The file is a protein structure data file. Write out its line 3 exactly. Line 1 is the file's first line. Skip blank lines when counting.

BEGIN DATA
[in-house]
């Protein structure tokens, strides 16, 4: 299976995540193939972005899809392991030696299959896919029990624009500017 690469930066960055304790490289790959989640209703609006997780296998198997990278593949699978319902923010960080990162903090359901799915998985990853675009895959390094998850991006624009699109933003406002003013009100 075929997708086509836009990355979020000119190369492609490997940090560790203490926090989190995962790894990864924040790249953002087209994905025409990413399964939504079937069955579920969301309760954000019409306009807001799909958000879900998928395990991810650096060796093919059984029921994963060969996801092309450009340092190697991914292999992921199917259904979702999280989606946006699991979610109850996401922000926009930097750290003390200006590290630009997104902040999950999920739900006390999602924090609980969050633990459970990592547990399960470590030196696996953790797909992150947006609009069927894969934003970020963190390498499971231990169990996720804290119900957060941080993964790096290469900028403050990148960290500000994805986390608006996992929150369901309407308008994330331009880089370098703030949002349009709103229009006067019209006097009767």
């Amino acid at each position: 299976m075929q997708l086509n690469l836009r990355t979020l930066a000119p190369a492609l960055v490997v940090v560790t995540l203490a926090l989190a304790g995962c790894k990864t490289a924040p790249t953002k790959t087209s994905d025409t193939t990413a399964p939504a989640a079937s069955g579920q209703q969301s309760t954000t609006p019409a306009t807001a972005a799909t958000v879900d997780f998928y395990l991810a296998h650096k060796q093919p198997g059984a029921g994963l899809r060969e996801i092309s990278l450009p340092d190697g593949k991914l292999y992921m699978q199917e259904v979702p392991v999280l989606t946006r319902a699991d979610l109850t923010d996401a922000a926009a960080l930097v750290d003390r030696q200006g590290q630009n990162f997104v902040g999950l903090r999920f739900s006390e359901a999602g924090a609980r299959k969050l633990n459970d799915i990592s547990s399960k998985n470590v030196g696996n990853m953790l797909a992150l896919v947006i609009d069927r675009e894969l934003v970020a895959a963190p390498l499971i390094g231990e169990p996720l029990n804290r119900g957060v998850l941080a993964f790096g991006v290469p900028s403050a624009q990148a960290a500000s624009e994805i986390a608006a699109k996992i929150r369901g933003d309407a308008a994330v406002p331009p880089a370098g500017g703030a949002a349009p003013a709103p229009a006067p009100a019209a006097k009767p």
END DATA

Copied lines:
């Amino acid at each position: 299976m075929q997708l086509n690469l836009r990355t979020l930066a000119p190369a492609l960055v490997v940090v560790t995540l203490a926090l989190a304790g995962c790894k990864t490289a924040p790249t953002k790959t087209s994905d025409t193939t990413a399964p939504a989640a079937s069955g579920q209703q969301s309760t954000t609006p019409a306009t807001a972005a799909t958000v879900d997780f998928y395990l991810a296998h650096k060796q093919p198997g059984a029921g994963l899809r060969e996801i092309s990278l450009p340092d190697g593949k991914l292999y992921m699978q199917e259904v979702p392991v999280l989606t946006r319902a699991d979610l109850t923010d996401a922000a926009a960080l930097v750290d003390r030696q200006g590290q630009n990162f997104v902040g999950l903090r999920f739900s006390e359901a999602g924090a609980r299959k969050l633990n459970d799915i990592s547990s399960k998985n470590v030196g696996n990853m953790l797909a992150l896919v947006i609009d069927r675009e894969l934003v970020a895959a963190p390498l499971i390094g231990e169990p996720l029990n804290r119900g957060v998850l941080a993964f790096g991006v290469p900028s403050a624009q990148a960290a500000s624009e994805i986390a608006a699109k996992i929150r369901g933003d309407a308008a994330v406002p331009p880089a370098g500017g703030a949002a349009p003013a709103p229009a006067p009100a019209a006097k009767p």